In addition to what genes I was “dealt” at birth and with loving parental guidance, two other strong influences during my teenage years had an effect in the formation of my life and in the direction it took.
My friends of long standing all know my eccentric ‘Aunty Viv’, mum’s only and older sister who was married to ‘Uncle John’. Both had a tremendous influence. They lived for years in Rome and Athens when I was a boy looking after the migration of so many families coming to Australia by sea after World War II. I was always entranced by their stories and loved to write and receive letters in return.
Then there was ‘Mr and Mrs Philippides’, Dino and Ioanna from Cyprus, who hired me to work my way up in the travel business at Australian Express in 1965 (long before my years at American Express). Aunty Viv, John and Dino are no longer with us, but Mrs Philippides is still living hale and hearty in Brookfield in Queensland. To her, I write.
To her, I write.
I worked hard and learned much from my five years with the Philippides. I would hear how simple and wonderful life in Greece was and hear of lazy summer afternoons when you could walk by the sea and smell the pines (a teenager getting excited about smelling pines?) I not only listened to how wonderful the Greek food was but would be ‘rewarded’ for giving up a Saturday morning at the beach with John Thompson by Dino’s promise of ‘Mrs Philippides’ making me a special Greek lunch for coming to work. Ioanna introduced me to octopus, okra and eggplant, olive oil and tomato, and those wonderful crushed almond horseshoe-shaped shortbreads rolled in icing sugar and washed down with thick sweet Greek coffee.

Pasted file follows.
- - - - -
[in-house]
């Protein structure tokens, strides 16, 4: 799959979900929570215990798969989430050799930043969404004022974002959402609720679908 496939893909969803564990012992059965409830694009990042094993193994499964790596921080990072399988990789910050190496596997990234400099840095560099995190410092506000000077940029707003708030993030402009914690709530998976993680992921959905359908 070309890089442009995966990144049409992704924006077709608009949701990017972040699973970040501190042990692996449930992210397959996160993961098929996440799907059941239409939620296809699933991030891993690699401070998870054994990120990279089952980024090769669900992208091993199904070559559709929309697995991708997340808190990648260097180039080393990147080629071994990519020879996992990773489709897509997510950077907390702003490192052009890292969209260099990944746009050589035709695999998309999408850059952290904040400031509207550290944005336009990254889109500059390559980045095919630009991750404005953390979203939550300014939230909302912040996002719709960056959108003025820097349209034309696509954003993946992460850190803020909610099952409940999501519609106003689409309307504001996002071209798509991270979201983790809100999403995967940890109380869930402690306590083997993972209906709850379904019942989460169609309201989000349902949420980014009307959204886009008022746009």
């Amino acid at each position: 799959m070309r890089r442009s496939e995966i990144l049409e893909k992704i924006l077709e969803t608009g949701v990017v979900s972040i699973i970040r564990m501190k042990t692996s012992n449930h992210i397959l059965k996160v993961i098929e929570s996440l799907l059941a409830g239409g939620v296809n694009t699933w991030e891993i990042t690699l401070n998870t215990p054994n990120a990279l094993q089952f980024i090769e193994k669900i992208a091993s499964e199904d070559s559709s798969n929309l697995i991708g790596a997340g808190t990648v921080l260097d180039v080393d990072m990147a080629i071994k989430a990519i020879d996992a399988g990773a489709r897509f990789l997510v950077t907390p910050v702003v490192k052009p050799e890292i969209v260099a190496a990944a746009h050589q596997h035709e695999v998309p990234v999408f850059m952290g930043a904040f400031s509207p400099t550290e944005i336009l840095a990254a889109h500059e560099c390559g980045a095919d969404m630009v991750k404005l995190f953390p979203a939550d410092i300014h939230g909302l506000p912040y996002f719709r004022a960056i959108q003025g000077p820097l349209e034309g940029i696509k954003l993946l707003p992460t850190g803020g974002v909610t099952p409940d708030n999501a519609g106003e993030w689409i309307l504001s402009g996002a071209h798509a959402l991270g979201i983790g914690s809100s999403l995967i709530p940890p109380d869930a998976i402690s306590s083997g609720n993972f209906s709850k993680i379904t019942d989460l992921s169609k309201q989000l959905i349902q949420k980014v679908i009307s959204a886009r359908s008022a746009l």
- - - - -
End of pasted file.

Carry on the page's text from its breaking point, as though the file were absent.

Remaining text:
Now, nearly at age 67, on a hot summer’s afternoon here on the Greek island of Spetses, I step outside the front gate into the shaded lane and say to my brother in law Trevor “Smell the pines!” Why does he look at me strangely?
Annie is looking after my taste sensations with wonderful roast baby lamb and eggplant and is now looking up how to prepare octopus and okra before we depart next week. (Annie”s talking about boiling the octopus with corks to make it tender!) And she tells me that the Greek olive oil is lighter and sweeter than the Italian; Irini, the housekeeper makes me the most wonderful large cups of Greek coffee and I buy the white shortbread at the little baker down the lane.
Sight and sound of the blue green sea beneath my window all day and wind blowing at night complete the senses.
Thank you, Mrs Philippides.